Kansas City Chiefs players stand for a presentation on social justice before an NFL football game against the Houston Texans Thursday, Sept. 10, 2020, in Kansas City, Mo. (AP Photo/Charlie Riedel)
Kansas City Chiefs players stand for a presentation on social justice before an NFL football game against the Houston Texans Thursday, Sept. 10, 2020, in Kansas City, Mo. (AP Photo/Charlie Riedel)
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KANSAS CITY, Mo. (AP) — The Latest from the opening game of the NFL season between the Kansas City Chiefs and Houston Texans (all times local):

7:20 p.m.

The Houston Texans remained in their locker room during the national anthem before their opener against the Kansas City Chiefs in a coordinated display meant to bring awareness to Black Lives Matter and other social justice initiatives.

The anthem was performed by R&B duo Chloe X Halle from an empty stadium and streamed on the video screens. As soon as it was over, the Texans and their coaching staff ran out of the tunnel in the corner of Arrowhead Stadium.

The Chiefs stood along their sideline during the anthem. Most of them had their hands over the hearts.

The two teams then met at midfield to shake hands while messages such as “We believe Black lives matter” and “It takes all of us" played on the screen. They then lined up from end zone to end zone in a show of solidarity before the coin toss.

The Chiefs won the toss and deferred to the second half.


7:15 p.m.

The Kansas City Chiefs raised their Super Bowl banner and presented the Lombardi Trophy to the roughly 17,000 fans at Arrowhead Stadium before they opened the season against the Houston Texans.

The team's chairman, Clark Hunt, high-fived his family members at midfield as the Chiefs spilled out of the tunnel and round after round of fireworks shot off over the stadium. The team also wheeled out a 20-foot replica of the Lombardi Trophy during a relatively muted pregame celebration during the coronavirus pandemic.

The championship flag now flies below one from the 1969 championship — the Chiefs' only other Super Bowl win.

7 p.m.

The Kansas City Chiefs lined up along the goal line about 30 minutes before kickoff Thursday night in a show of solidarity for social justice initiatives while a video played on the screens in each end zone of Arrowhead Stadium.

Along with the words “It Takes All of Us” on the screens, the video showcased Alicia Keyes performing the song “Lift Every Voice and Sing.” It was written as a poem by James Weldon Johnson and set to music by his brother, J. Rosamond Johnson, and is often referred to as the “Black national anthem.”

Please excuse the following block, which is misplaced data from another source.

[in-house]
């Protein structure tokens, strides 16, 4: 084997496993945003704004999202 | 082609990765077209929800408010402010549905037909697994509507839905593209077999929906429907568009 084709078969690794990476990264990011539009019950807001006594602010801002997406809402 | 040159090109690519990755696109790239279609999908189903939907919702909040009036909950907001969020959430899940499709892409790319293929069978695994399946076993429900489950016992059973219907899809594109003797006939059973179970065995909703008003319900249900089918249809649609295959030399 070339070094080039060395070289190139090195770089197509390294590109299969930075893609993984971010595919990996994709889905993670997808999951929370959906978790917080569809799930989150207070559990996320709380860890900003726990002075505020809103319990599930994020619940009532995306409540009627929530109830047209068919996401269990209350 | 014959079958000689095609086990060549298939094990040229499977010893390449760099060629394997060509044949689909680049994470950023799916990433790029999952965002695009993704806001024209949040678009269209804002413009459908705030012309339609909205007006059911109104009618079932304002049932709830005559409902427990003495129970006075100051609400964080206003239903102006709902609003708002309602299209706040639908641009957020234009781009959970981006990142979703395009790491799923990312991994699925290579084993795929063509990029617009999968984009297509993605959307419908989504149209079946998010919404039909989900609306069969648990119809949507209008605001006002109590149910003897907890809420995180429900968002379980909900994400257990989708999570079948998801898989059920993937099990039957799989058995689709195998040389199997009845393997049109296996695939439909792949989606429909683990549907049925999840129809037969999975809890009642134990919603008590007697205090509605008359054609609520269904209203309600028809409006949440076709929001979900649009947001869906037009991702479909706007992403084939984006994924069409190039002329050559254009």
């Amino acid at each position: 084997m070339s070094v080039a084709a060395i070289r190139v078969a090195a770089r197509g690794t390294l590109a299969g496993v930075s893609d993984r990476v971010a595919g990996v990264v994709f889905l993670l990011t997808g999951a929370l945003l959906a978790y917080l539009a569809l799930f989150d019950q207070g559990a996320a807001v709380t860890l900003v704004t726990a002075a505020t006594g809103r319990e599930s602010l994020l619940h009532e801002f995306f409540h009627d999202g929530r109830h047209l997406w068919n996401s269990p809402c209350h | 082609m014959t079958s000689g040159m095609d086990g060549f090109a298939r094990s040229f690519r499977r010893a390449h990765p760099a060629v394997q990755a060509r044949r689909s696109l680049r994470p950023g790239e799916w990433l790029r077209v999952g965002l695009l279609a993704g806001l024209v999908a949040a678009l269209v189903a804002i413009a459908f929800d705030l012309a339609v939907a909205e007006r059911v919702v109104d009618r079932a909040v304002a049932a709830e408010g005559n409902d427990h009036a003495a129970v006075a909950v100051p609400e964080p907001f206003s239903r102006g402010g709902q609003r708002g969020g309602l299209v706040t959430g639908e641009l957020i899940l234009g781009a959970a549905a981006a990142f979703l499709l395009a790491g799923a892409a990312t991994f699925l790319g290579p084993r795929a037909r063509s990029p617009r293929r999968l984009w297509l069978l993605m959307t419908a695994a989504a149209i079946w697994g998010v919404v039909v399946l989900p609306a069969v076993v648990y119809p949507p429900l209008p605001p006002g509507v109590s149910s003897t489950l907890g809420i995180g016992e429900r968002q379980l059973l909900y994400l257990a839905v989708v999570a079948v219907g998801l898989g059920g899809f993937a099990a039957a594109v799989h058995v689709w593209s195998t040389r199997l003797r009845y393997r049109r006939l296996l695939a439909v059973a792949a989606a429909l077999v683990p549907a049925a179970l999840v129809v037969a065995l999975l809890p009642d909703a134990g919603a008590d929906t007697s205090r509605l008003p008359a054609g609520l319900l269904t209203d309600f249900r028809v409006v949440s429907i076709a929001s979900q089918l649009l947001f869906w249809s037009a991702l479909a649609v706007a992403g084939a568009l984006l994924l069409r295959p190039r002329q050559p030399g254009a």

The song will be played before every Week 1 game this season as the NFL continues to address social injustice.

The Texans had already left the field when the video was shown.


6:10 p.m.

The Chiefs and Texans arrived at their opener Thursday night without any significant health concerns, either because of injuries or the coronavirus.

The Texans had wide receiver Keke Coutee, fullback Cullen Gillaspie, right tackle Charlie Heck and cornerback Cornell Armstrong inactive along with linebackers Jonathan Greenard and Dylan Cole. Wide receiver Brandin Cooks was available after he was listed as questionable with a quad injury.

The Chiefs had defensive ends Taco Charlton and Demone Harris inactive along with cornerback BoPete Keyes, tight end Ricky Seals-Jones and offensive lineman Yasir Durant. They also were without cornerback Bashaud Breeland, who is serving a four-game suspension, and defensive tackle Mike Pennel, who is suspended for two games.


6 p.m.

Thousands of fans of the Kansas City Chiefs trickled into the parking lots surrounding Arrowhead Stadium for the start of the NFL season Thursday night. The Super Bowl champions were playing the Houston Texans.

The Chiefs are among five franchises that have been given the green light to have fans in person. The number was capped at 22% of the capacity of the stadium, and that equates to about 17,000 fans. Most of those who arrived early huddled with friends under tents in the parking lots as rain continued to fall.

The Chiefs are using a pod system that allows fans to sit with their group, but that also puts a certain amount of empty seats between the groups. Most fans said they thought those precautions, along with the requirement of face masks, will be enough to ensure the game can be played safely with people in the stands.